Fresh talent brings new thinking to Kyoto, city of tradition

Nikkei -- Jan 18
Kyoto boasts Japan's largest concentration of traditional crafts. Despite the pall the COVID-19 pandemic has cast over the country, young entrepreneurs with unorthodox backgrounds are bringing new thinking and innovation to Japan's ancient capital.

One is 42-year-old Masataka Hosoo, who last August became president of Kyoto-based Hosoo. The company produces nishijin-ori, a traditional textile made in the Nishijin district of Kyoto that is often used in kimonos. Hosoo, who was once a musician, brought the tradition-defying spirit of punk rock to the 330-year-old family business.

About 12 years ago, Hosoo could not believe his eyes when an email from Peter Marino, a world-renowned architect, landed in his inbox. Marino, who has designed stores for luxury brands like Dior, had sent him a request to create a new type of nishijin-ori textile. The message would change his life.

While in high school, Hosoo was a fan of the English punk band Sex Pistols. He set his heart on becoming a musician and joined a record label after graduating from university. He later moved to Shanghai and launched an apparel brand that fused music and fashion. But success did not come easily to a young man who, by his own admission, did not even know the cost ratio of his inventory. When his brand folded, he returned to Japan and joined a jewelry brand management company. He intentionally stayed away from his old home. "I was afraid of the pull of the traditional industry -- that I couldn't escape it once I entered," he said.

His thinking changed after he learned about the family company's attempts to push into overseas markets. "Nishijin-ori is fighting overseas," he said. "That's punk." The company had taken part in trade shows in Paris since 2006, but without much success. When he joined the business in October 2008, Hosoo convinced management to let him work on the overseas expansion project for a year. In May 2009, a Hosoo obi -- the traditional sash worn with a kimono -- caught Marino's eye at an exhibition in New York.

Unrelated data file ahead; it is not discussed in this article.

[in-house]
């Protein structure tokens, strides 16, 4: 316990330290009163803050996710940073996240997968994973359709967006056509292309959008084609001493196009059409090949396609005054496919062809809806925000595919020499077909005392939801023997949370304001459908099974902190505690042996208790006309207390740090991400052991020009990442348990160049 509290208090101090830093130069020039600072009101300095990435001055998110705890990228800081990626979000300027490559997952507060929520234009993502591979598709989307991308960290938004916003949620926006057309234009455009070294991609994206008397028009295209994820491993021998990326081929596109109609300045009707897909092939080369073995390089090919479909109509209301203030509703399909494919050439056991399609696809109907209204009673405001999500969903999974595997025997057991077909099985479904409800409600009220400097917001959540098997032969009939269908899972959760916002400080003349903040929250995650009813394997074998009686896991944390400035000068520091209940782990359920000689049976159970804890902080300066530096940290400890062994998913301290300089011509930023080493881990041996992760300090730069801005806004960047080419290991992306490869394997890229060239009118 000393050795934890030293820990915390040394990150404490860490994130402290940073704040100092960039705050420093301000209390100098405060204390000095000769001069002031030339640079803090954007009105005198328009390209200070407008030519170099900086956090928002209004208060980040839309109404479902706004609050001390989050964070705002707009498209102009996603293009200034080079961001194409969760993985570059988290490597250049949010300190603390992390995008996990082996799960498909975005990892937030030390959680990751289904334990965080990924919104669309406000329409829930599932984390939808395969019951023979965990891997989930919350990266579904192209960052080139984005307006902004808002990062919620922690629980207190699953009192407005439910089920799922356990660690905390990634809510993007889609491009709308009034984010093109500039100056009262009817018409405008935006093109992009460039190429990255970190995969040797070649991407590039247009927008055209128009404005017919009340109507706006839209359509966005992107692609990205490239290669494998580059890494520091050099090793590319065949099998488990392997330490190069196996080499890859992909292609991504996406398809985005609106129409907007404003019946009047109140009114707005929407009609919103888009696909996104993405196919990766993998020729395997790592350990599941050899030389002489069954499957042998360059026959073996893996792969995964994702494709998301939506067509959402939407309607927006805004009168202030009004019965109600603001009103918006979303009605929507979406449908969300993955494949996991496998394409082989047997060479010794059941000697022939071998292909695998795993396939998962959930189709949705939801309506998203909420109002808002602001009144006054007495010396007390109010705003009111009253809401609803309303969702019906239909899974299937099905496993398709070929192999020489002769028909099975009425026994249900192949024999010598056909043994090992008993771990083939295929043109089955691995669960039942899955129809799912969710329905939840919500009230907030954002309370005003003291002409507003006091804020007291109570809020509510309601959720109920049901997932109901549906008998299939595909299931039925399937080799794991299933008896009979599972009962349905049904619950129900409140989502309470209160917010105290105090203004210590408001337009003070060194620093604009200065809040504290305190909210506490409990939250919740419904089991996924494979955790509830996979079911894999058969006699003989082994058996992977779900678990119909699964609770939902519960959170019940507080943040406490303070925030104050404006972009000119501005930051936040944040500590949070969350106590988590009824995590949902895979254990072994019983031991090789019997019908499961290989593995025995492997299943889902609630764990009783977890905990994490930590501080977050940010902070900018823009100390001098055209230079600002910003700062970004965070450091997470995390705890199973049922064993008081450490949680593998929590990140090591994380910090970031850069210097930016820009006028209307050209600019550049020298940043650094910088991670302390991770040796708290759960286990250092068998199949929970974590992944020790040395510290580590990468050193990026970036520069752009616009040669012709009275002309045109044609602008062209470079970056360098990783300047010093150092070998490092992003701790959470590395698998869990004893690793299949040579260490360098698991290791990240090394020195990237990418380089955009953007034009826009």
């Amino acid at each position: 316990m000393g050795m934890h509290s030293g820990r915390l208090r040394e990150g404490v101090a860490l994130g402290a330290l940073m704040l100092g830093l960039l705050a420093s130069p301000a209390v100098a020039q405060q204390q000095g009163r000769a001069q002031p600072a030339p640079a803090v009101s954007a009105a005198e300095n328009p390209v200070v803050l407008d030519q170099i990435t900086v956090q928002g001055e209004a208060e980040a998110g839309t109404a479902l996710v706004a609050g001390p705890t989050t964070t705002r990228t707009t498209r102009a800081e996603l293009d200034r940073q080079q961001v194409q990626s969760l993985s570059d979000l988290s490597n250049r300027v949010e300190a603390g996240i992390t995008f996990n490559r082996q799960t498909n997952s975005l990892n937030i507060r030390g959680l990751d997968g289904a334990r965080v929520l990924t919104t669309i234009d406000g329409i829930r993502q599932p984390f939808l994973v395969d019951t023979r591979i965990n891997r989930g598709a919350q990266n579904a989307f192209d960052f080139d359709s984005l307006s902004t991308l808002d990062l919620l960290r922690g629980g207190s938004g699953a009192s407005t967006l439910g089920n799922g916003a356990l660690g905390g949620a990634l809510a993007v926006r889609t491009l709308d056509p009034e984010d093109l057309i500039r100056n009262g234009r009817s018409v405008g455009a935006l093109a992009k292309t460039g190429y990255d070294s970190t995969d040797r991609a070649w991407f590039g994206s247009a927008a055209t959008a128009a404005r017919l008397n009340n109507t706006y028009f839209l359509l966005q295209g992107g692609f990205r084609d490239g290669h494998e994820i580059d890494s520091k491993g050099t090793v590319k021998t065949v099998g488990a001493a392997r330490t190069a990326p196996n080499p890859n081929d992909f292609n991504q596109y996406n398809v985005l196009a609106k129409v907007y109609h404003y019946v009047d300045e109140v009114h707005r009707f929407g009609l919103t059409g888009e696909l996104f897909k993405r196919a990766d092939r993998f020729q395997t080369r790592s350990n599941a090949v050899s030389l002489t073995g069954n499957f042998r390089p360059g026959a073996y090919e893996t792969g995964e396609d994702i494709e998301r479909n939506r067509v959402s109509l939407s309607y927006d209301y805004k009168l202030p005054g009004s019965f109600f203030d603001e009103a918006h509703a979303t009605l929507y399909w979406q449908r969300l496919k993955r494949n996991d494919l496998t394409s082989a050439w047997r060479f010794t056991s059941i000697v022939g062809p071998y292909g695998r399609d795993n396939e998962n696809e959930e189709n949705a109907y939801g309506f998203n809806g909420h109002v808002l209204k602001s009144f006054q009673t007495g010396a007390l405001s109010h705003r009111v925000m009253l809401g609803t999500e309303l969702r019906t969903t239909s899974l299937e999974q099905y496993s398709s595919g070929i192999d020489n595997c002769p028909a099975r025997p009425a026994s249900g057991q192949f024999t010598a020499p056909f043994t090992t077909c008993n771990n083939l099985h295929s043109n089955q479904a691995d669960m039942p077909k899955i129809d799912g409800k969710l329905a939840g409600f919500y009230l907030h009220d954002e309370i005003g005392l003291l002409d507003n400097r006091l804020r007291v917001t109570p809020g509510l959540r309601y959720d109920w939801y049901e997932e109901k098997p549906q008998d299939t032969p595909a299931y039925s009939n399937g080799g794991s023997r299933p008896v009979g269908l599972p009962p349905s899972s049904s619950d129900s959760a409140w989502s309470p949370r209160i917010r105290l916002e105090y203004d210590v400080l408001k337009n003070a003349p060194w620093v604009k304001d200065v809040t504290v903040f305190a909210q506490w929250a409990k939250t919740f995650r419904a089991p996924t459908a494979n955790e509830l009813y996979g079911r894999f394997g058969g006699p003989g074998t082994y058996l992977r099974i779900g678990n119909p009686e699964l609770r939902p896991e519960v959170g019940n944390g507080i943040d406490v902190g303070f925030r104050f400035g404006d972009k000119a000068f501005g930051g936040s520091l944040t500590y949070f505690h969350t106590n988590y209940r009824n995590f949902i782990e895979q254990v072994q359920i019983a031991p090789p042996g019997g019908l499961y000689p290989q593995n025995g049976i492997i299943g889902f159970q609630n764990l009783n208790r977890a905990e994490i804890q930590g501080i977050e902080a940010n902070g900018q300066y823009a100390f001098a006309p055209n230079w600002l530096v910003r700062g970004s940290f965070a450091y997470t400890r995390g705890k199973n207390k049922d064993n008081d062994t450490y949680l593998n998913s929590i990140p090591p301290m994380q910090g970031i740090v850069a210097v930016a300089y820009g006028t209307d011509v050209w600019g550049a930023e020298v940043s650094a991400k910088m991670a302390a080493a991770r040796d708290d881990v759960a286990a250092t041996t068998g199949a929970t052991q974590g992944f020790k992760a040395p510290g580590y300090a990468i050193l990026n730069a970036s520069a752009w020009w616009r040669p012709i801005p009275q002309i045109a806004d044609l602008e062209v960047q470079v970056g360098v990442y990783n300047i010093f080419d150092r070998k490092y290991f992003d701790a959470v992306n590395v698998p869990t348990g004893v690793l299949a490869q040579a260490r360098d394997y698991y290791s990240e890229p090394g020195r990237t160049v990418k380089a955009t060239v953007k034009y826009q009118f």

Nishijin-ori, which uses dyed threads to create elegant patterns, dates back 1,200 years. The weaving technique, which makes fabric from thousands of individual threads, is among the most intricate in the world.

But Marino was looking for a modern design that "looked like molten iron," something that had never been done before. Moreover, there were no machines capable of producing the textile requested. Nishijin-ori fabric used for obis is 32 cm wide. Marino had requested a width of 150 cm. That would require a custom-built loom. Overcoming resistance within the company, Hosoo invested 20 million yen ($192,500) in the project and spent a year developing a loom with veteran craftsmen.

Hosoo's nishijin-ori were used to cover the walls and chairs of Dior's flagship store, which raised the Japanese company's profile considerably. Its customers now include such luxury brands as Louis Vuitton and high-end hotels like the Ritz Carlton.

Upon becoming president, Hosoo was determined to "expand the possibilities of nishijin-ori, so as to pass the baton that has been handed down for generations." The company's nishijin-ori were also used for the interior of Lexus' top-of-the-line sedan, the LS. Silver thread is woven into the doors' trim to evoke the image of moonlight shimmering on the ocean.

- Nikkei